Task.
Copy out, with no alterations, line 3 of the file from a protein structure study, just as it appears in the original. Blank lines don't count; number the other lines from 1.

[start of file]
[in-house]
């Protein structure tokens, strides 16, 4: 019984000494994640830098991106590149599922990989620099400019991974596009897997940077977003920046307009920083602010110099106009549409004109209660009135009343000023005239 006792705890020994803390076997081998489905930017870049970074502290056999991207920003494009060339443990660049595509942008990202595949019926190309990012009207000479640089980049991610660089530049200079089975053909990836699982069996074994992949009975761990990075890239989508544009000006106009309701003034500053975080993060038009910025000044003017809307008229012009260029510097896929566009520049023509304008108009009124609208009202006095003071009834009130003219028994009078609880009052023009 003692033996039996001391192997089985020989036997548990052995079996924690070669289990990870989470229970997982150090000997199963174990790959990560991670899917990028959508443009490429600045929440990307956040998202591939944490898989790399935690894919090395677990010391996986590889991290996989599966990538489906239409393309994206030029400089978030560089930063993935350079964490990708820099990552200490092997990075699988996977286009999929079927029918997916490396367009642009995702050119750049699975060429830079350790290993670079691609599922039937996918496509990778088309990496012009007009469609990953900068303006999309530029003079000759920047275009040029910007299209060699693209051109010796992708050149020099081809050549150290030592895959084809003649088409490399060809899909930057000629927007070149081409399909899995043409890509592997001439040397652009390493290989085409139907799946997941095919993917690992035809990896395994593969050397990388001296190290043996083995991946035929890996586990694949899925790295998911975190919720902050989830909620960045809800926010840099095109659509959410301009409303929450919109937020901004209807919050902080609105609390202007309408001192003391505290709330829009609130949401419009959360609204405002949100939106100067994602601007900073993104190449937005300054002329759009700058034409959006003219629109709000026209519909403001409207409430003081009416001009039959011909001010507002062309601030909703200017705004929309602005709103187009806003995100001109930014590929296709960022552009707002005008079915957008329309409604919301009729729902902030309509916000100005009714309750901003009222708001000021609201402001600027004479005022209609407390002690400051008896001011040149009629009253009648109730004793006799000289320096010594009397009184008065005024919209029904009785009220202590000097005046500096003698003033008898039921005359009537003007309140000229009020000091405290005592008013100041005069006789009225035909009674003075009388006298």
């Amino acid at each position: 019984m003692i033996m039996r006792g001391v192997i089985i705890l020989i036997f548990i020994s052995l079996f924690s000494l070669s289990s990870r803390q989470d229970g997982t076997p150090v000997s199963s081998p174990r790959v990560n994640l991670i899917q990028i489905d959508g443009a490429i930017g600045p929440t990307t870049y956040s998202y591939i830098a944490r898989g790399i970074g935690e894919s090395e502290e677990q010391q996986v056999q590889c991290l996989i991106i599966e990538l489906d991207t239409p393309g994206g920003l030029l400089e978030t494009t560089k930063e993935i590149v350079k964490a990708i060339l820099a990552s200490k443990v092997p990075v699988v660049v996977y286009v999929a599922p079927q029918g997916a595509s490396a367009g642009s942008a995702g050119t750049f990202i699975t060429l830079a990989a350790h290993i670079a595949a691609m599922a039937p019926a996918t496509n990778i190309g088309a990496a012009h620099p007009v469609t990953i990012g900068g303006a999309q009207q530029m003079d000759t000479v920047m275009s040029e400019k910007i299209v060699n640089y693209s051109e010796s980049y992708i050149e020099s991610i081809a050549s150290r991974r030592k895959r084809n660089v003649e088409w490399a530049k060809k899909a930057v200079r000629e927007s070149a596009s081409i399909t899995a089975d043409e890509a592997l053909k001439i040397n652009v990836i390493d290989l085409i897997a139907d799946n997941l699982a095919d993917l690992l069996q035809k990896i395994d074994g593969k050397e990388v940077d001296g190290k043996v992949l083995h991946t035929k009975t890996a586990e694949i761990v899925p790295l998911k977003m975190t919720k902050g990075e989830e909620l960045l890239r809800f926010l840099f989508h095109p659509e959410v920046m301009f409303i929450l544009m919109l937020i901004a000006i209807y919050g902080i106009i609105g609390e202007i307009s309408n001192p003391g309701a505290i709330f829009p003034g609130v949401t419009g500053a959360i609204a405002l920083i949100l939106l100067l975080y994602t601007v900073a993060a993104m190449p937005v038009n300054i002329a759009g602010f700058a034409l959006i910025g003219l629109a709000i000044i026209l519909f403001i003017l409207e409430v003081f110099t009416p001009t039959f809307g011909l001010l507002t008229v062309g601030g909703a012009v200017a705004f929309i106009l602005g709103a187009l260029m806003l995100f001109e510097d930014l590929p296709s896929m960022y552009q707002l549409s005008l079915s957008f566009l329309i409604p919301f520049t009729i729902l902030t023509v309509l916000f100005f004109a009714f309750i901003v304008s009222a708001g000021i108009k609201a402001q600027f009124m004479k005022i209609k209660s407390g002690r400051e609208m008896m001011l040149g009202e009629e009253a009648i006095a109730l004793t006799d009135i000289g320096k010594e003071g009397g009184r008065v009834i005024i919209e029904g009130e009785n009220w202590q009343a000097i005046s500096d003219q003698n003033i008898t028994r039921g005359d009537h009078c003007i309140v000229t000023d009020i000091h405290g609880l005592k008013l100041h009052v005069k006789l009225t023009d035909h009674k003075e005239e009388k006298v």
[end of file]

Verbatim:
């Amino acid at each position: 019984m003692i033996m039996r006792g001391v192997i089985i705890l020989i036997f548990i020994s052995l079996f924690s000494l070669s289990s990870r803390q989470d229970g997982t076997p150090v000997s199963s081998p174990r790959v990560n994640l991670i899917q990028i489905d959508g443009a490429i930017g600045p929440t990307t870049y956040s998202y591939i830098a944490r898989g790399i970074g935690e894919s090395e502290e677990q010391q996986v056999q590889c991290l996989i991106i599966e990538l489906d991207t239409p393309g994206g920003l030029l400089e978030t494009t560089k930063e993935i590149v350079k964490a990708i060339l820099a990552s200490k443990v092997p990075v699988v660049v996977y286009v999929a599922p079927q029918g997916a595509s490396a367009g642009s942008a995702g050119t750049f990202i699975t060429l830079a990989a350790h290993i670079a595949a691609m599922a039937p019926a996918t496509n990778i190309g088309a990496a012009h620099p007009v469609t990953i990012g900068g303006a999309q009207q530029m003079d000759t000479v920047m275009s040029e400019k910007i299209v060699n640089y693209s051109e010796s980049y992708i050149e020099s991610i081809a050549s150290r991974r030592k895959r084809n660089v003649e088409w490399a530049k060809k899909a930057v200079r000629e927007s070149a596009s081409i399909t899995a089975d043409e890509a592997l053909k001439i040397n652009v990836i390493d290989l085409i897997a139907d799946n997941l699982a095919d993917l690992l069996q035809k990896i395994d074994g593969k050397e990388v940077d001296g190290k043996v992949l083995h991946t035929k009975t890996a586990e694949i761990v899925p790295l998911k977003m975190t919720k902050g990075e989830e909620l960045l890239r809800f926010l840099f989508h095109p659509e959410v920046m301009f409303i929450l544009m919109l937020i901004a000006i209807y919050g902080i106009i609105g609390e202007i307009s309408n001192p003391g309701a505290i709330f829009p003034g609130v949401t419009g500053a959360i609204a405002l920083i949100l939106l100067l975080y994602t601007v900073a993060a993104m190449p937005v038009n300054i002329a759009g602010f700058a034409l959006i910025g003219l629109a709000i000044i026209l519909f403001i003017l409207e409430v003081f110099t009416p001009t039959f809307g011909l001010l507002t008229v062309g601030g909703a012009v200017a705004f929309i106009l602005g709103a187009l260029m806003l995100f001109e510097d930014l590929p296709s896929m960022y552009q707002l549409s005008l079915s957008f566009l329309i409604p919301f520049t009729i729902l902030t023509v309509l916000f100005f004109a009714f309750i901003v304008s009222a708001g000021i108009k609201a402001q600027f009124m004479k005022i209609k209660s407390g002690r400051e609208m008896m001011l040149g009202e009629e009253a009648i006095a109730l004793t006799d009135i000289g320096k010594e003071g009397g009184r008065v009834i005024i919209e029904g009130e009785n009220w202590q009343a000097i005046s500096d003219q003698n003033i008898t028994r039921g005359d009537h009078c003007i309140v000229t000023d009020i000091h405290g609880l005592k008013l100041h009052v005069k006789l009225t023009d035909h009674k003075e005239e009388k006298v």